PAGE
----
CSF clears up confusion around cosmetic surgery

In a climate where cosmetic surgery is increasingly common, the Cosmetic Surgery Foundation (CSF) set out to clear up the confusion surrounding the practice.

In a climate where cosmetic surgery is increasingly common, the Cosmetic Surgery Foundation (CSF) set out to clear up the confusion surrounding the practice.

The Internet, media, and advertising all contributed to the confusion, and the CSF needed to educate consumers about how they could ensure their own safety.

Strategy

CSF accepted MS&L's pitch for a campaign designed to educate consumers and the organization's members. "The strategy was first based on the efforts we make to inform our own members and second on clearing up the confusion that exists with consumers," says Craig Sondalle, CSF executive director.

Tactics

MS&L and CSF first set out on member communications, developing a physician toolkit to distribute at the annual meeting in Phoenix. Added to that were built-in participation motivators, like the "Get Wise" member challenge, which offered an incentive to members for the most referrals via a link from their site to bewiseaboutbeauty.org. That Web site provided information about specific procedures, what to look for when choosing a cosmetic surgeon, and myths and facts about cosmetic surgery.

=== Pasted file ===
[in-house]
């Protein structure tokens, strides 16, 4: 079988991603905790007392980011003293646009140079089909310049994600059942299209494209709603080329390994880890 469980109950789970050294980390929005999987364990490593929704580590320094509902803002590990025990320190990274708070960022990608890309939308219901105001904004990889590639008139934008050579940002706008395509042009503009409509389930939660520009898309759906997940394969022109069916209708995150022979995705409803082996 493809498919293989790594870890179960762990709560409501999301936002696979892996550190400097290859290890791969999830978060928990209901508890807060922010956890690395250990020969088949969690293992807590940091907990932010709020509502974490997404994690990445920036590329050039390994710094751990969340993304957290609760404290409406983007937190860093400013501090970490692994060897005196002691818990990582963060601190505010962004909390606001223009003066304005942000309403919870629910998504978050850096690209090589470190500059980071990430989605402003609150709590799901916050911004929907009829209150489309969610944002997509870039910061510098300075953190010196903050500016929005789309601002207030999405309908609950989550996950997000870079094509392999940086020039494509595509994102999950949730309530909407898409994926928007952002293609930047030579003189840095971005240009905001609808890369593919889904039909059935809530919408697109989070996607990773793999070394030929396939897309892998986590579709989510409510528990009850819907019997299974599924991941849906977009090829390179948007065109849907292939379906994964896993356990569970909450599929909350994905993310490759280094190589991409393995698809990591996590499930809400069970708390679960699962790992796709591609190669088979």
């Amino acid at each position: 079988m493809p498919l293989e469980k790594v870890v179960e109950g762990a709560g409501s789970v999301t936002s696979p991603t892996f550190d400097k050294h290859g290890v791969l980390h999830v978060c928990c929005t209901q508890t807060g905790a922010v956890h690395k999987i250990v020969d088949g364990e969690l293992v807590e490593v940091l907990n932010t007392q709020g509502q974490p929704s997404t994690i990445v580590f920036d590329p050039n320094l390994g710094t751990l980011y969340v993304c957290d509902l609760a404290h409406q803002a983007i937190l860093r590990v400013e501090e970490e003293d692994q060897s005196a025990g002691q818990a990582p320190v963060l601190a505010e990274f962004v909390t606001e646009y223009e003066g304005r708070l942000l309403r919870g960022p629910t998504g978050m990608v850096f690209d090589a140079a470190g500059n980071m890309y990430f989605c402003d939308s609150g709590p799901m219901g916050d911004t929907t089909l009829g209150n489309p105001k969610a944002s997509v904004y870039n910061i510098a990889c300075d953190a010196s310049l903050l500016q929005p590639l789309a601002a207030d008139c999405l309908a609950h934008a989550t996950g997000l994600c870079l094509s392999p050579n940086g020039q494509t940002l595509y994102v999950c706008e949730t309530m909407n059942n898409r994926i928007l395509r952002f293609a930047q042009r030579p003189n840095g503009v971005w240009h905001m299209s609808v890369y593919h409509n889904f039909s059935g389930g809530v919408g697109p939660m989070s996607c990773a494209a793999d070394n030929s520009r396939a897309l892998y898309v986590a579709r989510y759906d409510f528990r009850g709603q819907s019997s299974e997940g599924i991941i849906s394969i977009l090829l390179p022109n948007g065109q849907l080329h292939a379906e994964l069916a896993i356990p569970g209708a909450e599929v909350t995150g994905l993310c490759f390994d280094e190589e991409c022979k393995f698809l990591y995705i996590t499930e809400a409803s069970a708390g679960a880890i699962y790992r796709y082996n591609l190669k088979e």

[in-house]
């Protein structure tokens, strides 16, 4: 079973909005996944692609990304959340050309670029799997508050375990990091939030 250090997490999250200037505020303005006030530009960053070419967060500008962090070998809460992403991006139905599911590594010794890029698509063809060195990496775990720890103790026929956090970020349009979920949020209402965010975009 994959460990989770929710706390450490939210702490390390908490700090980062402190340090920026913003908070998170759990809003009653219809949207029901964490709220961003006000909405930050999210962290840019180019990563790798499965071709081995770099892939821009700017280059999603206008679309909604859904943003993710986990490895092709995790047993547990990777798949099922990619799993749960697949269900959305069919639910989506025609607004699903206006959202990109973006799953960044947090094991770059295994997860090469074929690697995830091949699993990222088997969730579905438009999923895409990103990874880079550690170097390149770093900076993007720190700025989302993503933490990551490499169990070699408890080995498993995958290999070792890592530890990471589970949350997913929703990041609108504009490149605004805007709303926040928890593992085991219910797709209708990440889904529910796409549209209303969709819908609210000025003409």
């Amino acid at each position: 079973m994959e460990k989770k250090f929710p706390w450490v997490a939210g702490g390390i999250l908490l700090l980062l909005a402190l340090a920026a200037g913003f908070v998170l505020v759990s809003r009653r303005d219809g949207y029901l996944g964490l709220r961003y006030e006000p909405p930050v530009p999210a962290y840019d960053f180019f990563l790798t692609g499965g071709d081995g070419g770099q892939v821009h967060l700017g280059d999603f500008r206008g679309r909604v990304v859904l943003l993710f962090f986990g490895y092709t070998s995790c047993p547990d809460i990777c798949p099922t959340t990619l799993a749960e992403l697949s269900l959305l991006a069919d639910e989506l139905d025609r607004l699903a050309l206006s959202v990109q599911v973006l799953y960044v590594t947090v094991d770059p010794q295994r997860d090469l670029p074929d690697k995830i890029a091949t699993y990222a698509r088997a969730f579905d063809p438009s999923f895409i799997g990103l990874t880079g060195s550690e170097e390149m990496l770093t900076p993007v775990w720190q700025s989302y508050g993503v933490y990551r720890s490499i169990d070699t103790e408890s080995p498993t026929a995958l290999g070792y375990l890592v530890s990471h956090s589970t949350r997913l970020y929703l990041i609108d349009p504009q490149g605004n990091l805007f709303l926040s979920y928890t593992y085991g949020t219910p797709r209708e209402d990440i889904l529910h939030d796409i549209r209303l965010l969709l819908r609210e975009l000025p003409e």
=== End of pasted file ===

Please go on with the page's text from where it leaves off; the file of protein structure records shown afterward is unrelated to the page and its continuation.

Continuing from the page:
Results

Sondalle says it's early to be citing results in a campaign that seeks to measurably move public opinion and awareness over the long haul. "We were not going to move the needle all the way in the first year," he notes. "Having said that, we certainly met our goals for the first 12 months." In a USA Today piece, the writer correctly identified both surgeons in the story as cosmetic surgeons, evidence that confusion between cosmetic and plastic surgery is clearing up.

Future

With MS&L's help, the CSF hopes to continue clearing up public confusion around cosmetic surgery.

CSF

PR team: Cosmetic Surgery Foundation (Chicago) and Manning Selvage & Lee (Chicago)

Campaign: Be Wise About Beauty

Duration: May 2006 to April 2007

Budget: More than $400,000

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